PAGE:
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PLOS Digital Health, a new journal driving transformation in the delivery of equitable and unbiased healthcare

The promise of artificial intelligence (AI) has propelled digital health to the forefront of the medical field. The zettabytes of data captured by digital health tools and systems present an opportunity to retool the medical knowledge system such that it represents the majority of the world’s population who are typically excluded from clinical trials and observational studies.

But the race to provide data upon which innovations are designed has left many groups behind, particularly those from low- and middle-income countries (LMICs). LMICs struggle to publish research and generate data at the same rate as their high-income counterparts. This is primarily because of inadequate research funding and support and a limited capacity to digitize and analyze data.

If this race is left to run its own course, innovations will be built on data that disproportionately reflects a majoritized population. Likewise, it stands to reason that only members of this group will stand to benefit. Instead of addressing and preventing existing and well-documented disparities in healthcare, these disparities will simply be encrypted and perpetuated. Differential accuracy based on race has already been noted in some machine learning–based healthcare algorithms, potentially affecting the quality of care that nonwhite populations receive [1]. Therefore, the role of peer-reviewed journals in this campaign cannot be understated. At PLOS Digital Health, we will uphold the following principles.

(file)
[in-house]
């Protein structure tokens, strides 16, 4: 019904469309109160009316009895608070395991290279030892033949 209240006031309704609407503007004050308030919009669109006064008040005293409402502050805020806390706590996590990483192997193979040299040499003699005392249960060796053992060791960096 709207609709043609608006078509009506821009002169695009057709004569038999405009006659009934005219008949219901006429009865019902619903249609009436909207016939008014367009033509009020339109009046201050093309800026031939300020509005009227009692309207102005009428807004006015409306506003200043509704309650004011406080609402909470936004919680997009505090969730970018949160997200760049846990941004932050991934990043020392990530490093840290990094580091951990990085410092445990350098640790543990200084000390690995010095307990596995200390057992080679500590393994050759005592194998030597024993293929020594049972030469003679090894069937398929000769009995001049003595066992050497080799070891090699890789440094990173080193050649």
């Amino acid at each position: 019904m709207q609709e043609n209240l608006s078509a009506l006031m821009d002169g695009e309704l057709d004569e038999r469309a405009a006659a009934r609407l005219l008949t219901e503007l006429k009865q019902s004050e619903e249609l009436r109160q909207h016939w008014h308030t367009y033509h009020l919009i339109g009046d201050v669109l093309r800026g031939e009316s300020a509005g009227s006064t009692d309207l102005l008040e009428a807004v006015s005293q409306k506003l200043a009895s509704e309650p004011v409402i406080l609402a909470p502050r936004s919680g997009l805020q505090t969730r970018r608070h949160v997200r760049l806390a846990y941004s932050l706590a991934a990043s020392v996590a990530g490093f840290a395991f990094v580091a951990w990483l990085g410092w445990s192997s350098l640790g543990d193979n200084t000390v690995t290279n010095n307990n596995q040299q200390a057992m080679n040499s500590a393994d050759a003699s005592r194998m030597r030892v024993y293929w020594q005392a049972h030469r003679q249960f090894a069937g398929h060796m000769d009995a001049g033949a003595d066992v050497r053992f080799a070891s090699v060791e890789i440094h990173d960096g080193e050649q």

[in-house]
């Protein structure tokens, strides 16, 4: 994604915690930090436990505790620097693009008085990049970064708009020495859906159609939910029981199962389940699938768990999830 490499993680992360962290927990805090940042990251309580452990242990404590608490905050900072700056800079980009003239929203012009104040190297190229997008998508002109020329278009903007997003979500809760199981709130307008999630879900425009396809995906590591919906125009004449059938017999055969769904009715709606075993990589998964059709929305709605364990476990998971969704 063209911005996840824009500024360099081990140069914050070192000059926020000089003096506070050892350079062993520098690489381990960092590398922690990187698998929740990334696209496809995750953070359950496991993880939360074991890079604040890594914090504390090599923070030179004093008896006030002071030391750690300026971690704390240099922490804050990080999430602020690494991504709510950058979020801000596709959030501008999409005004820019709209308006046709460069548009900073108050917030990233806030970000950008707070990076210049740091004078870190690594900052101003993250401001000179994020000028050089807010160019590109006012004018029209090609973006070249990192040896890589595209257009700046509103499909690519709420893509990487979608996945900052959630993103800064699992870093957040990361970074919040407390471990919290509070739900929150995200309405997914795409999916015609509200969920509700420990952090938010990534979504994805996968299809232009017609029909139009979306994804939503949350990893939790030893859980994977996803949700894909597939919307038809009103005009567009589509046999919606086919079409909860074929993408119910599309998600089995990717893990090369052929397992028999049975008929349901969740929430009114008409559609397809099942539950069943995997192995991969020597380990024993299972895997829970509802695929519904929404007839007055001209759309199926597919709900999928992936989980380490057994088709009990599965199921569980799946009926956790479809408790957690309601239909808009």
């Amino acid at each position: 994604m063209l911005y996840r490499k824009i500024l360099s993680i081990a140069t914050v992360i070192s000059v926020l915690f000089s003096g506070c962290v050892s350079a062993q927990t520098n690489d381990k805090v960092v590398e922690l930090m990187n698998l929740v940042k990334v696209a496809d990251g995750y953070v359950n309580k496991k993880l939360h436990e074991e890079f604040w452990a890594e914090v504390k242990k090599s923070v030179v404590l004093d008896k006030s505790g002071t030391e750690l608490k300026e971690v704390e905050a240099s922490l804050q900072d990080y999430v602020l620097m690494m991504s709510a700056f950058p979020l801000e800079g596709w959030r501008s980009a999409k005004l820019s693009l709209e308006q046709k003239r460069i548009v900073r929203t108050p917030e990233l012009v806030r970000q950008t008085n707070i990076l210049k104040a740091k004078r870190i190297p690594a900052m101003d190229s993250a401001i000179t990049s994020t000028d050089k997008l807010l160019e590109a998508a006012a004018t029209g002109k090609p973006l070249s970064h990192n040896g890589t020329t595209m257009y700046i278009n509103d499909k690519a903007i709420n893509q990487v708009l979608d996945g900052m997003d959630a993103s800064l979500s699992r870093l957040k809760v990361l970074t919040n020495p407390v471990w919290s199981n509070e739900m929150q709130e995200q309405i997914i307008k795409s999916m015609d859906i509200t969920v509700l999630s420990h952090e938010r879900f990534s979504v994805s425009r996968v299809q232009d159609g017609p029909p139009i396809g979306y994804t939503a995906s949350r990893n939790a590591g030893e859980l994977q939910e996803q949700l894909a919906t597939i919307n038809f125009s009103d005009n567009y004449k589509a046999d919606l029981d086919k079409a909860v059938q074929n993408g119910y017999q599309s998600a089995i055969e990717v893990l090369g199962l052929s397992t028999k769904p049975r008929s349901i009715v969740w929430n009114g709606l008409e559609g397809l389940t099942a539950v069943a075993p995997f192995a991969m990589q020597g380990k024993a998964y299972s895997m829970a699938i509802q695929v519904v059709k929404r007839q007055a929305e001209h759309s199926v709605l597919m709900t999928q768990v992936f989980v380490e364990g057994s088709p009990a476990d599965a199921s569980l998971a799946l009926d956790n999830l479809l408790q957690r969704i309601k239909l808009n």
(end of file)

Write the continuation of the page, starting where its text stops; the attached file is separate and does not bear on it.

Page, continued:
We promote the diversification of author lists and spectrum of research questions to better represent the perspectives and concerns of minority populations and LMICs. Parachute research must be eliminated, and some journals have already taken concrete steps to achieve this. The Lancet Global Health declared it “looks extremely unfavorably on papers submitted by authors who have done primary research in another country (particularly a low-income or middle-income country) but not included any author from that nation” [2], and journals from publishers including Nature, Cell, and Wiley have supported and instituted reflexivity statements [3,4,5]. PLOS has also integrated a mandatory questionnaire for submissions presenting research done in other countries. This questionnaire investigates the involvement and participation of local community members throughout the research process and explores how the results and possible benefits of the research will be shared.

Capacity building and participatory research among minoritized groups are crucial. The Fogarty International Center of the US National Institutes of Health [6] and the UK National Institute for Health Research [7] enact funding programs that categorically focus on strengthening the research capacity of LMICs and the training of local researchers. This support will increase LMIC representation in the scientific community through journal publications. More importantly, capacity building and training will create local centers of scientific excellence and build sustainable research environments in LMICs [6]. The Bridge2AI and the AIM-AHEAD initiatives of the NIH seek to generate datasets and diversify the research community in order to ensure that the benefits of digital health are indeed equitable.